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Dogbotz Sale Item

Stars of the Silver Screen: Rin Tin Tin (Publicity Still)


  

 
Original Price:
Discount Price:
$12.00
$10.00
Estimated Shipping: $5.50
Category: Etc.
Item #: E01-0129-0317
Room: Library, Office, Study
Style: Dog Star
Theme: Celebrity Memorabilia
Status: Previously Owned
Format: Photograph
Dimensions: 11"w x 8.5"h
Weight: 0.3 oz.


Product Description:

In celebration of this year's Academy Awards, Dogbotz Boneyard is making available for purchase top-quality, mint-condition, glossy black-and-white photographic prints of well-renowned movie stars of the 1930s, ‘40s, ‘50s and early ‘60s. Each print comes in a clear document holder and is ready to be matted and/or framed.

Rin Tin Tin (September 1918 – August 10, 1932) was a male German Shepherd rescued from a World War I battlefield by an American soldier, Lee Duncan, who nicknamed him “Rinty.” Duncan trained Rin Tin Tin (often hyphenated as Rin-Tin-Tin) and obtained silent film work for the dog. Rin Tin Tin was an immediate box office success and went on to appear in 27 Hollywood films, gaining worldwide fame. Along with the earlier canine film star Strongheart, Rin Tin Tin was responsible for greatly increasing the popularity of German Shepherds as family pets. The immense profitability of his films made Warner Bros. studios a success and helped advance the career of Darryl F. Zanuck. In 1929, Rin Tin Tin may have received the most votes for the first Academy Award for Best Actor, but the Academy determined that a human should win.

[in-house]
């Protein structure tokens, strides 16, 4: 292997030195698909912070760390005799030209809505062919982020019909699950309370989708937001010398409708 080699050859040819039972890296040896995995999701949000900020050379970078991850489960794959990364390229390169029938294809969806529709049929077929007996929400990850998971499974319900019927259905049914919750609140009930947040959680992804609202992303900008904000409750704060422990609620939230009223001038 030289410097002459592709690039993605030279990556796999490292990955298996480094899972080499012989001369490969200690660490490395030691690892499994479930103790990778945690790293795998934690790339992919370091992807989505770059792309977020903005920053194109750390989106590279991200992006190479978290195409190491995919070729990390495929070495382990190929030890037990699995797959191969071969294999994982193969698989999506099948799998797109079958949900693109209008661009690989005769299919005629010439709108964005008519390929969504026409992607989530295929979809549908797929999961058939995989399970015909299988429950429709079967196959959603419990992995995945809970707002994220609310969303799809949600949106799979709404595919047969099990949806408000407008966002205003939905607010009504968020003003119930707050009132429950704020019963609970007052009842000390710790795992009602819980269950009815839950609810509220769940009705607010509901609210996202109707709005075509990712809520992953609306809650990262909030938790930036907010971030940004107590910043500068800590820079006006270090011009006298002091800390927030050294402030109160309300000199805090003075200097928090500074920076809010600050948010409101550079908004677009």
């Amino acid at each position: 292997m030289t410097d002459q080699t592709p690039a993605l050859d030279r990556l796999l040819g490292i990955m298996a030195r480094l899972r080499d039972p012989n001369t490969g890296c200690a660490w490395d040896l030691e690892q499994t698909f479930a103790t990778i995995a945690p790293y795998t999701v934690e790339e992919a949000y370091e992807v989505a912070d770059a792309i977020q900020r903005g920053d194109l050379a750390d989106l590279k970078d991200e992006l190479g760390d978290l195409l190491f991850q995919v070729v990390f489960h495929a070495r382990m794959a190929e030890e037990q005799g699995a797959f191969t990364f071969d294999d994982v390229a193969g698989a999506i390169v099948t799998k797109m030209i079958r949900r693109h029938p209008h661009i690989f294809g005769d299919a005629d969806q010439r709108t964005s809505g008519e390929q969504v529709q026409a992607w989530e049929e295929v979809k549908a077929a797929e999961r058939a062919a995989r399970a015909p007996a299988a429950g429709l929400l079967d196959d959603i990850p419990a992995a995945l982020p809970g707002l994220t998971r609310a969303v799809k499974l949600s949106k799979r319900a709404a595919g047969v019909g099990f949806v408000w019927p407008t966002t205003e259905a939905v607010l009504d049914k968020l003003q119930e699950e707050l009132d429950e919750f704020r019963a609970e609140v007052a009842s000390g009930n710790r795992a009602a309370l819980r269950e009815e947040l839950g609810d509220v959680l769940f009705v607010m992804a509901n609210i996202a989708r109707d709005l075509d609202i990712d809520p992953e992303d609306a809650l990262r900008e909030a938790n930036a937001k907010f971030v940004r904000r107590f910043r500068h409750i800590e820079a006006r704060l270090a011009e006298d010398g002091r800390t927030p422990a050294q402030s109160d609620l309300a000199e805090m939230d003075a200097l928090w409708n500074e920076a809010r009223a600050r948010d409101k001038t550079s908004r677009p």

After Rin Tin Tin died in 1932, the name was given to several related German Shepherds featured in fictional stories on film, radio, and television. Rin Tin Tin, Jr. appeared in some serialized films but was not as talented as his father. Rin Tin Tin III, said to be Rin Tin Tin’s grandson but probably only distantly related, helped promote the military use of dogs during World War II. Rin Tin Tin III also appeared in a film with child actor Robert Blake in 1947.

Lee Duncan groomed Rin Tin Tin IV for the 1950s television series The Adventures of Rin Tin Tin, but the dog performed poorly in a screen test and was replaced in the TV show by trainer Frank Barnes’s dogs, primarily one named Flame, Jr., called “JR,” with the public led to believe otherwise. Instead of shooting episodes, Rin Tin Tin IV stayed at home in Riverside. The TV show Rin Tin Tin was nominated for a PATSY Award in 1958 and in 1959 but did not win.




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